"He wouldn't have missed this for the world," Lonnie Ali said after Monday night's Bluegrass Ball, a celebration of her husband's 67th birthday. Kentucky is the family's home state.

    Muhammad Ali carried the dreams of a generation during his prime as an athlete, and later as a humanitarian.

    "Whats interesting is that Muhammad had time to grow into his role as being a world humanitarian," Lonnie Ali said. Obama on the other hand "will inherit the world on his shoulders, not just the U.S. And it is a much heavier burden than I think Muhammad had to face.

    "But I think (Obama's) his shoulders are broad," she added. "He and Muhammad are really made of the same fabric."

    Ali, who suffers from Parkinson's disease, was the guest of honor at the Bluegrass ball, which hosted 1,400 people and was studded with other celebrities as well.

    Native Kentuckian and actress Ashley Judd and artist Simon Bull unveiled a birthday gift to Ali — a pair of portraits of the boxer and Obama.

    The two appear in the painting depicting a close-up of Obamas face looking off into the distance. Within the boundaries of the new presidents visage is a depiction of Ali as a boxer gazing over a fallen opponent — signifying a debt that Obama owes Ali and his fighting spirit, according to a release by the Muhammad Ali Center, which commissioned the portraits.

    "You've got Barack Obama, whos the leader of the greatest nation on earth, and Muhammad Ali, who's the greatest of all time," mused Steve Buttleman, official bugler of Churchill Downs. "How appropriate is that? It's so fitting."

    There was agreement from the mistress of ceremonies, former Kentucky first lady Phyllis George:

    "The seriousness of what they've both done in their lives and how they've both brought people together, I'm just very proud to be a part of it," George said.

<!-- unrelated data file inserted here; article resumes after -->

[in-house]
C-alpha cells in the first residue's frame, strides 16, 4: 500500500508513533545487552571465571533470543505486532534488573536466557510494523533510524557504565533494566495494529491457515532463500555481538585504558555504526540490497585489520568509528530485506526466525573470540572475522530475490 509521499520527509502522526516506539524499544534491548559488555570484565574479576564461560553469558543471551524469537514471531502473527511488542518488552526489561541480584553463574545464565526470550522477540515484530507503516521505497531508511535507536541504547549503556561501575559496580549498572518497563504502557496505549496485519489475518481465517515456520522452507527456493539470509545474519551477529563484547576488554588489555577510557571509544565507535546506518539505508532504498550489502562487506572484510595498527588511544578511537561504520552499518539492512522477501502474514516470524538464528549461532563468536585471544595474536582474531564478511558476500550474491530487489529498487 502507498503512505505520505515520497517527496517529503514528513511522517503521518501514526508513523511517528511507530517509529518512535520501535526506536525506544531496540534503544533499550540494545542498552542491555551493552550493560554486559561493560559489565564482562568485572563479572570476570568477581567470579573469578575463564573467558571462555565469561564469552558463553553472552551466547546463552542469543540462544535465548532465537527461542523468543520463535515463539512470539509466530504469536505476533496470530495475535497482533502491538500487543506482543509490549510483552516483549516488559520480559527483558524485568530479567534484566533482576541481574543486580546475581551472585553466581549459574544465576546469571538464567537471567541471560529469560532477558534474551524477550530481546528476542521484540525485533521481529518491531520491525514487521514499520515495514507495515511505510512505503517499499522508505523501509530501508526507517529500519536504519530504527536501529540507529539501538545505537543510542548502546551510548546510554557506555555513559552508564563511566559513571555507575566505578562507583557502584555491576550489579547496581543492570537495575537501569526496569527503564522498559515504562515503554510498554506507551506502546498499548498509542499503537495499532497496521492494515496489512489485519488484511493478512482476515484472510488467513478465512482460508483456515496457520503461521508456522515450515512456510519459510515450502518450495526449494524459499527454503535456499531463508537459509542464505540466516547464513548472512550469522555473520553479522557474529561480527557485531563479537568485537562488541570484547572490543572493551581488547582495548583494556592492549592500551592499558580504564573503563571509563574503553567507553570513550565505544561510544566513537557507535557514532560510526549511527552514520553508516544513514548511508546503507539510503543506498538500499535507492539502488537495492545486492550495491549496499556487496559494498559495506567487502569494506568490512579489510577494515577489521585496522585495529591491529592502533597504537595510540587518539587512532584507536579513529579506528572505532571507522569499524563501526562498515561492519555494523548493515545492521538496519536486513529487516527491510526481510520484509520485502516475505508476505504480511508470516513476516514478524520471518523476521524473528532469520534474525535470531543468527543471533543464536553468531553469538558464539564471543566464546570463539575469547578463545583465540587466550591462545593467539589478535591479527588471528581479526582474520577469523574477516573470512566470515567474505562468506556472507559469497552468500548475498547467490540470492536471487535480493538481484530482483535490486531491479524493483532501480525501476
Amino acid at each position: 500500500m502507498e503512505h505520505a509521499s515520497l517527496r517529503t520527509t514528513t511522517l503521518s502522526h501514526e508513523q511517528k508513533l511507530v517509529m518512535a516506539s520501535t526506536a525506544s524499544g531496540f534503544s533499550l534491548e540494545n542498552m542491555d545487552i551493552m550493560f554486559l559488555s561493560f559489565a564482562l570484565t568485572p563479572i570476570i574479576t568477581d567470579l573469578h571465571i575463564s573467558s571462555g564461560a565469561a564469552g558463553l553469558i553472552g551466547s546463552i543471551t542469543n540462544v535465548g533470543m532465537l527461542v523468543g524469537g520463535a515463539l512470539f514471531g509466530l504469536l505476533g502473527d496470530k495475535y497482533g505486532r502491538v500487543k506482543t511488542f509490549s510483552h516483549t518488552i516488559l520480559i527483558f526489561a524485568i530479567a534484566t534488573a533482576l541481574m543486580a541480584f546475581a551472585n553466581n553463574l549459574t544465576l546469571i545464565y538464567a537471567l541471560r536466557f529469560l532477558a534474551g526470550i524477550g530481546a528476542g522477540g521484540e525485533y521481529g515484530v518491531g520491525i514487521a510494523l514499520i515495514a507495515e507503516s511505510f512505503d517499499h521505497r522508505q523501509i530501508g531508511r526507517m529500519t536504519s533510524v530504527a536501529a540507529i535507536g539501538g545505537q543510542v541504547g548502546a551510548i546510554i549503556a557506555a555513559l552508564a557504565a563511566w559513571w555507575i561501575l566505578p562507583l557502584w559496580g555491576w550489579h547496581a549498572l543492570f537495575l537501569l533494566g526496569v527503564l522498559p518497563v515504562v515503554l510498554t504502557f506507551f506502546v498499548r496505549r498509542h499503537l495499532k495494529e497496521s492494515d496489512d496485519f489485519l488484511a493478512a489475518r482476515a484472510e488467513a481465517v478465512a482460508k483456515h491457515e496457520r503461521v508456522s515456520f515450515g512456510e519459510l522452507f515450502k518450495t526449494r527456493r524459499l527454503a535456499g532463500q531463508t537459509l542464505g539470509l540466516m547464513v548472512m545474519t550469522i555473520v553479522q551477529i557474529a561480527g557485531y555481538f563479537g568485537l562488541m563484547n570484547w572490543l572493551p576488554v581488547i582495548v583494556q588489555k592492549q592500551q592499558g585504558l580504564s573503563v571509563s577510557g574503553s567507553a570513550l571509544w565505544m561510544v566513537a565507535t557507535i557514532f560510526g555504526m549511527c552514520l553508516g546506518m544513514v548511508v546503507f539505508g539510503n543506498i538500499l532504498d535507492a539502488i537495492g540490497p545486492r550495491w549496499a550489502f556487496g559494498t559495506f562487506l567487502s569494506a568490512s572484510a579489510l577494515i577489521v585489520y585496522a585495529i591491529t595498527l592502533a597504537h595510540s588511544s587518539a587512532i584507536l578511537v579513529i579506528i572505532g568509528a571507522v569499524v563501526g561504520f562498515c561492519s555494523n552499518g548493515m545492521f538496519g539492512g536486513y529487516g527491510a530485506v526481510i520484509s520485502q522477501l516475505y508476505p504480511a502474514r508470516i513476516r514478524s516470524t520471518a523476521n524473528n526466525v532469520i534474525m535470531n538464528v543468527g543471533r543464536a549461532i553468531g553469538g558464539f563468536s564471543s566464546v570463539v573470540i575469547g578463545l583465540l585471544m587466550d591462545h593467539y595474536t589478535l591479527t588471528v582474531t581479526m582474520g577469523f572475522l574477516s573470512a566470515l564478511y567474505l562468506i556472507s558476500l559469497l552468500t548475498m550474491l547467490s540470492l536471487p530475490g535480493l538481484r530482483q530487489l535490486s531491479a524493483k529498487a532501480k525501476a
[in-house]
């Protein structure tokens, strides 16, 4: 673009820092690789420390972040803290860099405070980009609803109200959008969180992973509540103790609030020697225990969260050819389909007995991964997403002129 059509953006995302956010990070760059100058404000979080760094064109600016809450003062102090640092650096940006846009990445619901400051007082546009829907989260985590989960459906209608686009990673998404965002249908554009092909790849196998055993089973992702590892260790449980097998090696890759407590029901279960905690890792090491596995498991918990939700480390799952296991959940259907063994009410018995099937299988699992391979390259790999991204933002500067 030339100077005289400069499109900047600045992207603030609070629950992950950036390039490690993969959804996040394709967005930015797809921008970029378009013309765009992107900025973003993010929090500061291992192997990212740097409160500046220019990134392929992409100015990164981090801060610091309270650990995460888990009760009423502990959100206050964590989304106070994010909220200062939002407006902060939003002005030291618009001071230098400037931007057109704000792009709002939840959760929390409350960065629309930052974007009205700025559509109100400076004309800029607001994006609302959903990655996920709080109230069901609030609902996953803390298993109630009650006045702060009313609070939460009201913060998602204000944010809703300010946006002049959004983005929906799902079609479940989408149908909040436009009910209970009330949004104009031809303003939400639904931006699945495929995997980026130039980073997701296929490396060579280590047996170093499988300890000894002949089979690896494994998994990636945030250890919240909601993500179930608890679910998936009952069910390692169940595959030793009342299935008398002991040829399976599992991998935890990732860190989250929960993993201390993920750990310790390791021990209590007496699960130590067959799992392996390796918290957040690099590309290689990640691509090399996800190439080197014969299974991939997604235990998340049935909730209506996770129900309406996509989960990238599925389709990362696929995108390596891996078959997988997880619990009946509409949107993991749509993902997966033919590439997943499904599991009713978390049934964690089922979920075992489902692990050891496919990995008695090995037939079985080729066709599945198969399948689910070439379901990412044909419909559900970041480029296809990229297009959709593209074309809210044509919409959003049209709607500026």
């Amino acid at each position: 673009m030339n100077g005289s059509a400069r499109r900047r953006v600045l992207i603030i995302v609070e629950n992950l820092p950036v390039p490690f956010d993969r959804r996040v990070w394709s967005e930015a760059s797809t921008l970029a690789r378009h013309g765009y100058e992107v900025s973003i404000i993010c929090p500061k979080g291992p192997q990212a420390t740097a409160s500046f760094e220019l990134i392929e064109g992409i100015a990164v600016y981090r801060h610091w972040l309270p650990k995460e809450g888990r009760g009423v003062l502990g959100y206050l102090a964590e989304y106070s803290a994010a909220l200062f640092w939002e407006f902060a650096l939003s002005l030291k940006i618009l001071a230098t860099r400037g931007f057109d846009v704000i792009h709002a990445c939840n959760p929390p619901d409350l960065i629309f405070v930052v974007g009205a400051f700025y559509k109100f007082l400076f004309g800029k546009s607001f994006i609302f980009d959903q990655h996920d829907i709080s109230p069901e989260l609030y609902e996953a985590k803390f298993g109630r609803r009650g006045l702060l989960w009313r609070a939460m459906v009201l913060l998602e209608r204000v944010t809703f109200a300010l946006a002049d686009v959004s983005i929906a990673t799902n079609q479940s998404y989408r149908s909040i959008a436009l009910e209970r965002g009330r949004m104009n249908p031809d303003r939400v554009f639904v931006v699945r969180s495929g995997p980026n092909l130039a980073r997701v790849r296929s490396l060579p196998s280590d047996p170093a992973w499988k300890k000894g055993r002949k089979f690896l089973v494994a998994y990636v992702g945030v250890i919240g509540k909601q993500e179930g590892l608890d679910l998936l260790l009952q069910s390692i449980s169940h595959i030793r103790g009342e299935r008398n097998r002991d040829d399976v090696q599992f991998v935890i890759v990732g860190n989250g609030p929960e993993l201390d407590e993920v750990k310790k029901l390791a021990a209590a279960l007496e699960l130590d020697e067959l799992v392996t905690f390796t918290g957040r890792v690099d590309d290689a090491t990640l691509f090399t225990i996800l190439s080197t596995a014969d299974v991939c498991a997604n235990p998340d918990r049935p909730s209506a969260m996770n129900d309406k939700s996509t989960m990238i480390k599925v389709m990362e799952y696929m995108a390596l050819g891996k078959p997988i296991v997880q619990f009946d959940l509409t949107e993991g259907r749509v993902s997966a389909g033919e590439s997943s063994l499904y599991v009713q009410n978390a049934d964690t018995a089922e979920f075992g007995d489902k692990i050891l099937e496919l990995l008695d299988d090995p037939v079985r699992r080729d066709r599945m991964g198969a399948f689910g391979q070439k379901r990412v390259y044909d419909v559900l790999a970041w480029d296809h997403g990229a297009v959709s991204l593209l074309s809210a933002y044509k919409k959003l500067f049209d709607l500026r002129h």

There's one thing that Obama holds over Ali, though, Lonnie Ali said. Obama's now probably more recognizable to more people around the world.

    "I do believe you've been surpassed," Lonnie Ali said she told her husband.

  6. #36
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  7. #37
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    Quote Originally Posted by mac g View Post
    Reply: Thanks for looking out bushman, feel free to send me the exact address of that house. We would certainly appreciate who these enemy among us are! THANKS IN ADVANCE.....
    Mac g are u recording the obama inaguration day speech and if you are can i please get a copy or sell me a copy . i would be much grateful thank you .

  8. #38
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    Obama takes office, saying choose 'hope over fear'

    WASHINGTON – Stepping into history, Barack Hussein Obama grasped the reins of power as America's first black president on Tuesday, saying the nation must choose "hope over fear, unity of purpose over conflict and discord" to overcome the worst economic crisis since the Great Depression.

    In frigid temperatures, an exuberant crowd of more than a million packed the National Mall and parade route to celebrate Obama's inauguration in a high-noon ceremony. They filled the National Mall, stretching from the inaugural platform at the U.S. Capitol to the Lincoln Memorial in the distance.

    With 11 million Americans out of work and trillions of dollars lost in the stock market's tumble, Obama emphasized that his biggest challenge is to repair the tattered economy left behind by outgoing President George W. Bush.

    "Our time of standing pat, of protecting narrow interests and putting off unpleasant decisions — that time has surely passed," Obama said in an undisguised shot at Bush administration policies. "Starting today, we must pick ourselves up, dust ourselves off and begin the work of remaking America."